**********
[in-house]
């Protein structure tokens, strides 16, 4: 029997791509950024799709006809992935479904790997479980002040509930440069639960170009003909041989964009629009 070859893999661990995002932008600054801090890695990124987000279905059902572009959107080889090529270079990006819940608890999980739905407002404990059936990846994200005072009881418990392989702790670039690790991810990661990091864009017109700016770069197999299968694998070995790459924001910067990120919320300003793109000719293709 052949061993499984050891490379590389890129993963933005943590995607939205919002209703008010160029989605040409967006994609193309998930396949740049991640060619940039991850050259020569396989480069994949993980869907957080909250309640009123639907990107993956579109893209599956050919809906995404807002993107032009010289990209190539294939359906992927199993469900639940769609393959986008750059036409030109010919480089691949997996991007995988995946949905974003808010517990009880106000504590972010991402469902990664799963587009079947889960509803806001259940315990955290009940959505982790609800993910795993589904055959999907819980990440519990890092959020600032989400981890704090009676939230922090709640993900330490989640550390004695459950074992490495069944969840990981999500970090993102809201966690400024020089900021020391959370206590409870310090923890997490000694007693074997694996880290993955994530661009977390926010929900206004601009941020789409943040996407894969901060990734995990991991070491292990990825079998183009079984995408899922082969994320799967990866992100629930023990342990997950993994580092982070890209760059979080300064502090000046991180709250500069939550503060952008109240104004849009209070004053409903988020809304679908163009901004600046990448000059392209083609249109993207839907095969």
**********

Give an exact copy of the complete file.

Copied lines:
[in-house]
């Protein structure tokens, strides 16, 4: 029997791509950024799709006809992935479904790997479980002040509930440069639960170009003909041989964009629009 070859893999661990995002932008600054801090890695990124987000279905059902572009959107080889090529270079990006819940608890999980739905407002404990059936990846994200005072009881418990392989702790670039690790991810990661990091864009017109700016770069197999299968694998070995790459924001910067990120919320300003793109000719293709 052949061993499984050891490379590389890129993963933005943590995607939205919002209703008010160029989605040409967006994609193309998930396949740049991640060619940039991850050259020569396989480069994949993980869907957080909250309640009123639907990107993956579109893209599956050919809906995404807002993107032009010289990209190539294939359906992927199993469900639940769609393959986008750059036409030109010919480089691949997996991007995988995946949905974003808010517990009880106000504590972010991402469902990664799963587009079947889960509803806001259940315990955290009940959505982790609800993910795993589904055959999907819980990440519990890092959020600032989400981890704090009676939230922090709640993900330490989640550390004695459950074992490495069944969840990981999500970090993102809201966690400024020089900021020391959370206590409870310090923890997490000694007693074997694996880290993955994530661009977390926010929900206004601009941020789409943040996407894969901060990734995990991991070491292990990825079998183009079984995408899922082969994320799967990866992100629930023990342990997950993994580092982070890209760059979080300064502090000046991180709250500069939550503060952008109240104004849009209070004053409903988020809304679908163009901004600046990448000059392209083609249109993207839907095969």